Flabby embouchure, so you know, is a recognized medical condition that refers to a poor seal around the mouthpiece of the wind instrument popularly known as the licorice stick. And, I was clearly afflicted with this dreaded disease because I had not been licking my stick enough at the time of the aforementioned concert.

So, when the old folks at the old folks home wanted me to play some more songs, I was out of mouth muscle.

My upper lip fluttered right off the mouthpiece as I was playing the final verse of America the Beautiful, and I had to surrender and tell the old folks that I was done for the day.

Facial flexing on the go.

Facial flexing on the go.

What I have done since then is work to strengthen my embouchure by flexing my facial muscles with a handy-dandy little device called a Facial-Flex from Facial Concepts, Inc. of Blue Bell, Pennsylvania. I kid you not: Facial-Flex from Facial Concepts, Inc. (Write them in care of: Facial Concepts, Inc., P.O. Box 99, Blue Bell, PA 19422 and flex for yourself.)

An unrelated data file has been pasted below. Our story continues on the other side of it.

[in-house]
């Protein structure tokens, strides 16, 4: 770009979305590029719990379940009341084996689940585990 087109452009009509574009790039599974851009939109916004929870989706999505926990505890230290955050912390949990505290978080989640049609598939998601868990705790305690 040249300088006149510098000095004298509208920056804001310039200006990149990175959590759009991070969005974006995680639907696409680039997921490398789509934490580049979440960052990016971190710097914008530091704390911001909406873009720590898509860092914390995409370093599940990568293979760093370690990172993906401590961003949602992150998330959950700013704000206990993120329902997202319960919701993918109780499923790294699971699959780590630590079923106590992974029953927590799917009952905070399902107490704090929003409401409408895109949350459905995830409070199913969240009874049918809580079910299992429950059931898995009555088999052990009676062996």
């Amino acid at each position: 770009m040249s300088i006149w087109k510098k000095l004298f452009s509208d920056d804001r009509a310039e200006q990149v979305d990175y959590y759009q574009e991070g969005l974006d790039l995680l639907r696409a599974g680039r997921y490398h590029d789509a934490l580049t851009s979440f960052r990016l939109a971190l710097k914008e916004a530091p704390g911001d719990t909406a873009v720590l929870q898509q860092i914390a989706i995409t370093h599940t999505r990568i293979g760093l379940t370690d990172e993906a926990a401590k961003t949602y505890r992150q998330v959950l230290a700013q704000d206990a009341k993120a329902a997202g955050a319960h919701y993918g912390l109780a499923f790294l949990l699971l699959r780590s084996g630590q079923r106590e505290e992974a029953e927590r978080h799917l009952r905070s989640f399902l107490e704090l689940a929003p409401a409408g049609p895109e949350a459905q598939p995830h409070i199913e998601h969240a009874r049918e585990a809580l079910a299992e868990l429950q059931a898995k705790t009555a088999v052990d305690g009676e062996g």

Sold as a beauty aid, the Facial-Flex is favored by discriminating clarinet players for preventing flabby embouchure. A player just needs to use it on a daily basis is all.

And that is not all I was doing for a good part of the present summer. Hey, there’s baseball and baseball and baseball, and, well, other fun stuff too to spend time whiling away the hours, and, well, the clarinet and the Facial-Flex did get short shrift.

Hence a case of the dreaded flabby embouchure before a live audience, no less.

But that’s not the end of the story, because I just played before that same live audience at the old folks home, and I sailed through more than 45 minutes of solid playing with nary a fluttering lip or hint of flabby embouchure.

What had changed?

Well, almost everything.

What changed was my attitude.

I embraced practice, and I broke out the old Facial-Flex and did repeat facial flexes until I felt my facial muscles flex into firmness. I got my mojo back, and my mouthpiece knew it.

No escape.

This guy is serious.

Well, my mouthpiece said nothing of the sort, but I was back in the groove today, and I will be every time I play for the old folks at the old folks home so long as I flex my face and lick my stick on a daily basis. To do anything less, as I so sorrowfully discovered, is to be hit and run over by flabby embouchure.